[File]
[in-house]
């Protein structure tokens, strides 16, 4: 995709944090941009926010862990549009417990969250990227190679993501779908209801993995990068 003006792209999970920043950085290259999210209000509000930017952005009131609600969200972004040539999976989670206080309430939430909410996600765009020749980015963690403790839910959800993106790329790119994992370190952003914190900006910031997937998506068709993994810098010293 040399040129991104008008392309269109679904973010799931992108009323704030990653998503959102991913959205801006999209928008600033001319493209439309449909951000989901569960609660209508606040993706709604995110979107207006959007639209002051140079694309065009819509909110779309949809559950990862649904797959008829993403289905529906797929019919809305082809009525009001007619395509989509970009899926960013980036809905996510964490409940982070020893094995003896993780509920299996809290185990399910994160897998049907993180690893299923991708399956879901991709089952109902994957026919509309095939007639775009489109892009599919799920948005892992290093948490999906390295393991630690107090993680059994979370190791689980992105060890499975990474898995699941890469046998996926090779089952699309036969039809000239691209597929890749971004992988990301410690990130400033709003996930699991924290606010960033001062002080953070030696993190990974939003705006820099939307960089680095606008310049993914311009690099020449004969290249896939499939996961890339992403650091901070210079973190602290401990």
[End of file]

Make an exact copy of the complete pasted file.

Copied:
[in-house]
């Protein structure tokens, strides 16, 4: 995709944090941009926010862990549009417990969250990227190679993501779908209801993995990068 003006792209999970920043950085290259999210209000509000930017952005009131609600969200972004040539999976989670206080309430939430909410996600765009020749980015963690403790839910959800993106790329790119994992370190952003914190900006910031997937998506068709993994810098010293 040399040129991104008008392309269109679904973010799931992108009323704030990653998503959102991913959205801006999209928008600033001319493209439309449909951000989901569960609660209508606040993706709604995110979107207006959007639209002051140079694309065009819509909110779309949809559950990862649904797959008829993403289905529906797929019919809305082809009525009001007619395509989509970009899926960013980036809905996510964490409940982070020893094995003896993780509920299996809290185990399910994160897998049907993180690893299923991708399956879901991709089952109902994957026919509309095939007639775009489109892009599919799920948005892992290093948490999906390295393991630690107090993680059994979370190791689980992105060890499975990474898995699941890469046998996926090779089952699309036969039809000239691209597929890749971004992988990301410690990130400033709003996930699991924290606010960033001062002080953070030696993190990974939003705006820099939307960089680095606008310049993914311009690099020449004969290249896939499939996961890339992403650091901070210079973190602290401990």